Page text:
Working in the UX design field, designers often have to familiarize themselves with different technical terminology like Scrum or Scrum Master. It can be quite daunting and overwhelming to say the least, but never fear you have come to the right place. In short, being a Scrum Master is another challenging but rewarding career path if you work in the tech field. Read on to find out more about what Scrum is and what is a Scrum Master.
Scrum was originally introduced in 1986 by Hirotaka Takeuchi and Ikujiro Nonaka in an article published by the Harvard Business Review. Essentially, Scrum is one type of Agile workflow in which there are small teams that work towards short-term goals. Agile workflows, that is a series of stages used to develop projects, are quite common in the tech world. Scrum, in particular, is made up of several values and principles that aid team members in completing projects in short cycles while receiving quick feedback.
Below are the Scrum values and principles that are intertwined throughout the Scrum process. The principles and values are vital to the Scrum process and to creating a cohesive team and successful outcome.
Scrum Values: courage, focus, commitment, respect, and openness
Scrum Principles: empirical, process control, self-organization, collaboration,
value-based prioritization, time boxing and iterative development
Key terms to be aware of when embarking into the Scrum world include the following:
A Scrum has a defined set of activities and rituals that occur to aid in the workflow process.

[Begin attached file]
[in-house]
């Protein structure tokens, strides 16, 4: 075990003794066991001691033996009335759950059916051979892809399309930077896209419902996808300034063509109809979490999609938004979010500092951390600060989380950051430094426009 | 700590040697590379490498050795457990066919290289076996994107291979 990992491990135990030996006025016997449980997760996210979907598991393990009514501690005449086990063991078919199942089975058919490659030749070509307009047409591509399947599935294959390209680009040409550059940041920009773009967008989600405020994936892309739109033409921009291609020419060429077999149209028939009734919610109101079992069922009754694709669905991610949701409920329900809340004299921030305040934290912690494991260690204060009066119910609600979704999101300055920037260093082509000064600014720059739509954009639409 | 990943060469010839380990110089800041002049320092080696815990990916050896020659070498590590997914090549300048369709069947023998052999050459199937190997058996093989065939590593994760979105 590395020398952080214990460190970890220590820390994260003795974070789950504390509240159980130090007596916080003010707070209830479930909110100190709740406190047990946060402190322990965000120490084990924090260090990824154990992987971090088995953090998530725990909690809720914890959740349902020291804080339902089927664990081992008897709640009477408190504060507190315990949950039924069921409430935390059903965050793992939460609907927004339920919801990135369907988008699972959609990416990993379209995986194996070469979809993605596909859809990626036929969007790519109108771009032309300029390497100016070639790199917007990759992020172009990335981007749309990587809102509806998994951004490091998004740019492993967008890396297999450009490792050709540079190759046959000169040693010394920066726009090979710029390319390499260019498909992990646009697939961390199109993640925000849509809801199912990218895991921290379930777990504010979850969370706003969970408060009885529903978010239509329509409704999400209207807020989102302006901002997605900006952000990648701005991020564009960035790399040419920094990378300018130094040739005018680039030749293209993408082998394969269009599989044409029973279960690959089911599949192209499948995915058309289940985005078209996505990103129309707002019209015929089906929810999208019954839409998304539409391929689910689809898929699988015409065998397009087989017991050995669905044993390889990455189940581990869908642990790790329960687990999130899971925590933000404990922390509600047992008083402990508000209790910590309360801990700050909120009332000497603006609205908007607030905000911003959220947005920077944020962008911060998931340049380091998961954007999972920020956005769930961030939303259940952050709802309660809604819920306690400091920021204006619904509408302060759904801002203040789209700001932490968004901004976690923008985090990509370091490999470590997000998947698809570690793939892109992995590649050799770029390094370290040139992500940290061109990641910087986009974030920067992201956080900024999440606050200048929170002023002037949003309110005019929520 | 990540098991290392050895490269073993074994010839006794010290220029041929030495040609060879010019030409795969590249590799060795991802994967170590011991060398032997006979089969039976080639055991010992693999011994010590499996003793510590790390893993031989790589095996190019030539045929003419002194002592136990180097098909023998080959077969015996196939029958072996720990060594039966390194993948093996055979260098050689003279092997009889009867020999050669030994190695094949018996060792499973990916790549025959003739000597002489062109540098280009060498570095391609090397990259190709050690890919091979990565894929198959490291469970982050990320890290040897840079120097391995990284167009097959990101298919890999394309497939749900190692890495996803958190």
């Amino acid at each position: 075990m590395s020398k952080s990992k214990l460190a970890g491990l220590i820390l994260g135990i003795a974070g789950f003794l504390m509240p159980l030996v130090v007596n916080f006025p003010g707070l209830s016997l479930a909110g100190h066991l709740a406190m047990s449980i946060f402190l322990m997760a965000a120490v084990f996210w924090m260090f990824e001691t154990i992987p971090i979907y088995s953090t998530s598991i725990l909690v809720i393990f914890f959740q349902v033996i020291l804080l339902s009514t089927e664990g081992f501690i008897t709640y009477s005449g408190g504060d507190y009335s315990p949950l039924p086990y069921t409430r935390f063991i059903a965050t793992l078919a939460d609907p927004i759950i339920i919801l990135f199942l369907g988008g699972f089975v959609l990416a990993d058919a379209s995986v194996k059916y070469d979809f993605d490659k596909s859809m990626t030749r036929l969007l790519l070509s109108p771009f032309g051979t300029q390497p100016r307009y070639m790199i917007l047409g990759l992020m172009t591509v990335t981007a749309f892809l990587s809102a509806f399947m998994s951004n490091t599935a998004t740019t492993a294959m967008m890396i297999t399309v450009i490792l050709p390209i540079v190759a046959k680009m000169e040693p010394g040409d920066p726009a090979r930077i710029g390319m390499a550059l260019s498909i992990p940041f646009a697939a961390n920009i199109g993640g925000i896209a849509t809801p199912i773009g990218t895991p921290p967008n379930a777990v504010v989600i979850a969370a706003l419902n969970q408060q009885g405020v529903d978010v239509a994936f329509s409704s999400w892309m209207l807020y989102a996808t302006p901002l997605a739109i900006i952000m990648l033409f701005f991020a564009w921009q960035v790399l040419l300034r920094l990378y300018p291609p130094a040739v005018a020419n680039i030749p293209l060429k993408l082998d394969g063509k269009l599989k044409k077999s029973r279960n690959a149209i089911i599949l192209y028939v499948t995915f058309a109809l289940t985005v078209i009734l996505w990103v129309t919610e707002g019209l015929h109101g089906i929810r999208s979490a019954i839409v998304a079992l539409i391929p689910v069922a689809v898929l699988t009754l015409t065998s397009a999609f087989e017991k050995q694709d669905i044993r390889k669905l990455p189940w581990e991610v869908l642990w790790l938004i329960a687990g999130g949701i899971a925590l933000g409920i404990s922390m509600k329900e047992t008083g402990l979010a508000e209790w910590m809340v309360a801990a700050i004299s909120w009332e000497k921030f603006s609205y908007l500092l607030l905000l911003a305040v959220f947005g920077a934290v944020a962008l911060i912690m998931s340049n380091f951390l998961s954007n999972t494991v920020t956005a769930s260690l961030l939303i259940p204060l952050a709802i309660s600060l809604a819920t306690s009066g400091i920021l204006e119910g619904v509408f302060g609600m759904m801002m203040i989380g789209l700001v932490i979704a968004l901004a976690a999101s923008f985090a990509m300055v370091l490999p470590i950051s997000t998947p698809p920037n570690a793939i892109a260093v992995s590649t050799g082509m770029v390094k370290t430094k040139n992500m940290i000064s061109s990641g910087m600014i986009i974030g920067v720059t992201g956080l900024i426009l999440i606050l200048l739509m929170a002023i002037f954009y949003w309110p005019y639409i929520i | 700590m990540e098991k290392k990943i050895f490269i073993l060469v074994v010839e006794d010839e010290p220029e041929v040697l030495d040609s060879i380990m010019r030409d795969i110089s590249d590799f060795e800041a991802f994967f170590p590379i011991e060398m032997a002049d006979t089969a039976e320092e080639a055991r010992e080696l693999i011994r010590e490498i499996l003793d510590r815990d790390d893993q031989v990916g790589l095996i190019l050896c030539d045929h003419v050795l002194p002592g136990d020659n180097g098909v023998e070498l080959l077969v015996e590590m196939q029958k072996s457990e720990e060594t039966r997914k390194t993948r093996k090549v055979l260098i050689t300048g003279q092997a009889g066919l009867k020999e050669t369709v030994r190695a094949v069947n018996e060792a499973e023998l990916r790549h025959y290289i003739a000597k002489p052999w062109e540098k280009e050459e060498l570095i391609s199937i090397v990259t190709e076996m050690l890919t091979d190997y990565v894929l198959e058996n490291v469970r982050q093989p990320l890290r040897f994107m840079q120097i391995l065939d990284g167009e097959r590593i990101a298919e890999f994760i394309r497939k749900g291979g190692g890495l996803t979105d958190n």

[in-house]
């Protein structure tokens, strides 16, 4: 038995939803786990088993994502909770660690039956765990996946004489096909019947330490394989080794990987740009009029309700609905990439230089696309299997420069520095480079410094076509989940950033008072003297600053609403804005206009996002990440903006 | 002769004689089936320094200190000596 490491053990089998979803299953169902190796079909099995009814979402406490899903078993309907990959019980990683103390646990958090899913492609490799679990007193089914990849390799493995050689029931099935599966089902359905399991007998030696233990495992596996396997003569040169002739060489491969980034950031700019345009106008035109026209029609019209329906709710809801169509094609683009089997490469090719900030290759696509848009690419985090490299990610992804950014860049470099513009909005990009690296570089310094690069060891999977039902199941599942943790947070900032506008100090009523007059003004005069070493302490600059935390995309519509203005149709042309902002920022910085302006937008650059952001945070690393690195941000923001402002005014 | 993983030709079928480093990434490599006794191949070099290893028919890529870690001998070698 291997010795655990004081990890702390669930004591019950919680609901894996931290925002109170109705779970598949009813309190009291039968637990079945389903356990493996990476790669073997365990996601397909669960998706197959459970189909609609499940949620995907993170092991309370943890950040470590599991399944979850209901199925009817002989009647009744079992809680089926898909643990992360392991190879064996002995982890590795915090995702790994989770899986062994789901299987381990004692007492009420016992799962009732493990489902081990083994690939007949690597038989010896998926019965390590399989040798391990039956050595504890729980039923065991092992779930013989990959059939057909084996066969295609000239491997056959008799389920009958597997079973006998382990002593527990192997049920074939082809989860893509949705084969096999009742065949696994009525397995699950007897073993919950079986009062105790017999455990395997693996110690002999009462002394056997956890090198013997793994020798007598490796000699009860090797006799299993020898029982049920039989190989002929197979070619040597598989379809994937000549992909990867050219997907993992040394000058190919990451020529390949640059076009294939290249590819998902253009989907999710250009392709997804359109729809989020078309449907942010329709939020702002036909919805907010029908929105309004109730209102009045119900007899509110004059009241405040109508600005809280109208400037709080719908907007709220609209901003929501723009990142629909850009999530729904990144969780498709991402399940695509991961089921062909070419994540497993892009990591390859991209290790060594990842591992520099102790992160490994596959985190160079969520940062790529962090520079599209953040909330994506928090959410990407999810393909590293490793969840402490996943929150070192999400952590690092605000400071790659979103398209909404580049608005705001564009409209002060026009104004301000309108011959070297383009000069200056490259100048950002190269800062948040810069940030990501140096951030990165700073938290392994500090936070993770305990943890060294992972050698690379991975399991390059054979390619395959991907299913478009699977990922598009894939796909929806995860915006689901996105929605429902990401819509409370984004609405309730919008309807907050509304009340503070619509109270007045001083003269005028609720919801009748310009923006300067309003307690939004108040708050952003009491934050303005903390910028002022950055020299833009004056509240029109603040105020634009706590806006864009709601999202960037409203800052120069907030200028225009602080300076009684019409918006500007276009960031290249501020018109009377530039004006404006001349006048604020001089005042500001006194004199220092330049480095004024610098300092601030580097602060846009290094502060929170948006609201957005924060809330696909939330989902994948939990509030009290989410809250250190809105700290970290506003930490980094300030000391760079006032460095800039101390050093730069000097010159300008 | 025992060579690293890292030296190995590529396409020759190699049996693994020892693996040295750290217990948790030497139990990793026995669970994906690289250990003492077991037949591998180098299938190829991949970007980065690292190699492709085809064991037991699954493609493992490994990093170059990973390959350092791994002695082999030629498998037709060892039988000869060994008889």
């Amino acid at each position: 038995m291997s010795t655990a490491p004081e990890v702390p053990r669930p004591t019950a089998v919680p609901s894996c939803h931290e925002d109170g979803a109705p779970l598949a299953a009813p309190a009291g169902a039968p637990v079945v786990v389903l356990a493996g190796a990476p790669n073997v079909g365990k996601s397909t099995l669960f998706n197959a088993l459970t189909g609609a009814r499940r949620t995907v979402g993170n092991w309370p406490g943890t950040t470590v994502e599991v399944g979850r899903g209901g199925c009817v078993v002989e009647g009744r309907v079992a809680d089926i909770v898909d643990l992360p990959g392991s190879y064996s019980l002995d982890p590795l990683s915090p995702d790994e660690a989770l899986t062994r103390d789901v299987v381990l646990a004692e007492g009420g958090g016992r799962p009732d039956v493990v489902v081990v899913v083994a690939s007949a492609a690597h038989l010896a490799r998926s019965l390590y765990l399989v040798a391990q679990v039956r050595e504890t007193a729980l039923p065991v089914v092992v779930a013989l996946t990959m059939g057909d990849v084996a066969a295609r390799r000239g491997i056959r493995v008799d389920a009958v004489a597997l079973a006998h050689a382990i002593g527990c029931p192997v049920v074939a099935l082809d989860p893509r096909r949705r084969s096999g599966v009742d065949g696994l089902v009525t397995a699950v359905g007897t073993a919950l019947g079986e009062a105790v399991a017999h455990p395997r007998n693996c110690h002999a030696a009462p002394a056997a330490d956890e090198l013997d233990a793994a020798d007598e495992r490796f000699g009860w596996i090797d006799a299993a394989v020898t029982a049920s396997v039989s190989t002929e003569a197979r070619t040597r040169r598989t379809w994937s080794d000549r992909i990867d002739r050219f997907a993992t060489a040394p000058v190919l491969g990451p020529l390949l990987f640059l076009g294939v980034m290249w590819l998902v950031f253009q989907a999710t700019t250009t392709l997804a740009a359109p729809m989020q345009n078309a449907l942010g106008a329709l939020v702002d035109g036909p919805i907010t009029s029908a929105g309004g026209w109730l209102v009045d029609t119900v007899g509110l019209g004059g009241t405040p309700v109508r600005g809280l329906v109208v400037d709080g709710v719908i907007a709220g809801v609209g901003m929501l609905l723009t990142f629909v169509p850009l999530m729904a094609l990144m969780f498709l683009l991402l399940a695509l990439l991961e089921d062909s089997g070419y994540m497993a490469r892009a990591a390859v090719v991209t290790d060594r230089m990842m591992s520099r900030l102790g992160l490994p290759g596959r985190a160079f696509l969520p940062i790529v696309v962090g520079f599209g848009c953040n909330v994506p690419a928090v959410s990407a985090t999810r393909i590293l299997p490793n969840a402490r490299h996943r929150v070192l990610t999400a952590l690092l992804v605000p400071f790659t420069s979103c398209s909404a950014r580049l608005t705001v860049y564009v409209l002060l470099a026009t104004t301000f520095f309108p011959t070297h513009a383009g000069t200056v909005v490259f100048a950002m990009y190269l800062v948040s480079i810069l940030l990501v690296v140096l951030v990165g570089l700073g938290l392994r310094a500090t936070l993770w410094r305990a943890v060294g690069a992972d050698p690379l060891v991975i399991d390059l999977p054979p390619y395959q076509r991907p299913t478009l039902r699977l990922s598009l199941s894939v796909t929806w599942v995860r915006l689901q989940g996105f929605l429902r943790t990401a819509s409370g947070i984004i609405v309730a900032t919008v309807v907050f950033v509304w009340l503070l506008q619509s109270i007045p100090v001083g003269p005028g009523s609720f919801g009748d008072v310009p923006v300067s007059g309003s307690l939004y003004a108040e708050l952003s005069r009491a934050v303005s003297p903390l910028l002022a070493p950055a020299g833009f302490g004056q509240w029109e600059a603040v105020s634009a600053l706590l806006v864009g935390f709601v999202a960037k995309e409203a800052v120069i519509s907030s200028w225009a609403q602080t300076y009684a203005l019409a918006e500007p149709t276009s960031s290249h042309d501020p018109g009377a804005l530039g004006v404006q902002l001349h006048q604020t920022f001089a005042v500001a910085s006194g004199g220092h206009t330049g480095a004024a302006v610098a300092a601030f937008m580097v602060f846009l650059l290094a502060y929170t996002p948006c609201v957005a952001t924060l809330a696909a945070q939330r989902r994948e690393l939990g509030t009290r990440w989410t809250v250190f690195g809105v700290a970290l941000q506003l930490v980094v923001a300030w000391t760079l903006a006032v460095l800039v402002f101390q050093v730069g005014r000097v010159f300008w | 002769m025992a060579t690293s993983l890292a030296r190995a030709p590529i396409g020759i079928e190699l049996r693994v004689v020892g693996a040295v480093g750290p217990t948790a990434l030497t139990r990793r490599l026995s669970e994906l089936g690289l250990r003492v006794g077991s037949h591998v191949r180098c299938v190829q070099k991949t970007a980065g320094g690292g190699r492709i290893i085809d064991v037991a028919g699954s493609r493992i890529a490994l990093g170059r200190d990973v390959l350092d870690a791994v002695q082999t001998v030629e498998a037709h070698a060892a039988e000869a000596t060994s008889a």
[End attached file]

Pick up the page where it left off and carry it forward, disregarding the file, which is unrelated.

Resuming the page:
Product backlog, spring backlog, burndown chart, and impediments backlog are all activities that have been completed before the Scrum process begins. Once those are completed the Scrum team moves on to the next step in the process which is the Sprint. Sprints are short-timed chunks in which a project is picked from the Product Backlog, is worked on for 1-3 weeks, and results in a working software program.
At the end of the Sprint, the Scrum team meets to review the work completed, discuss how the Sprint went, and plan the next Sprint. Artifacts like the Scrum board and Sprint burndown charts are used to organize and track the progress of the team. This particular Agile workflow is chosen because it allows for constantly changing requirements and enables continuous feedback.
There are three main roles when it comes to the Scrum team and its varying responsibilities:
Scrum Master: a Scrum Master is the leader of the Scrum team and serves as a coach and mentor for the members. They establish and understand Scrum and lead the Scrum team through collaboration, training, and support. The Scrum Master also removes impediments and both organizes and facilitates the Scrum process. Scrum Masters wear multiple hats and additional responsibilities may include:
Advantages of using Scrum
Disadvantages of using Scrum
Want to learn more about becoming a Scrum Master? Click here to join Avocademy’s Agile for UX Masterclass which will prepare designers to work with Agile teams and Scrum sprints. The week-long Masterclass course includes various learning modules, course activities, a knowledge check quiz, and a foundational level badge upon completion. Once you finish the course you’ll feel more than confident to join the Agile community and apply what you’ve learned.
Overall, being a Scrum Master entails multiple responsibilities and strong interpersonal skills to achieve quick project deadlines and successfully manage a team. Although it comes with its own set of challenges there are also various benefits to utilizing this type of workflow in the UX/UI design field. Being knowledgeable about Scrum and the essential role of Scrum Master can help you stick out from the crowd when job searching.
At Avocademy, we help students decide if UX design is right for them. Schedule a call with us to start your UX career journey today.
Meggen is an SEO content writer who loves hiking, drinking coffee, and traveling. She loves her avocados on toast with egg and bacon.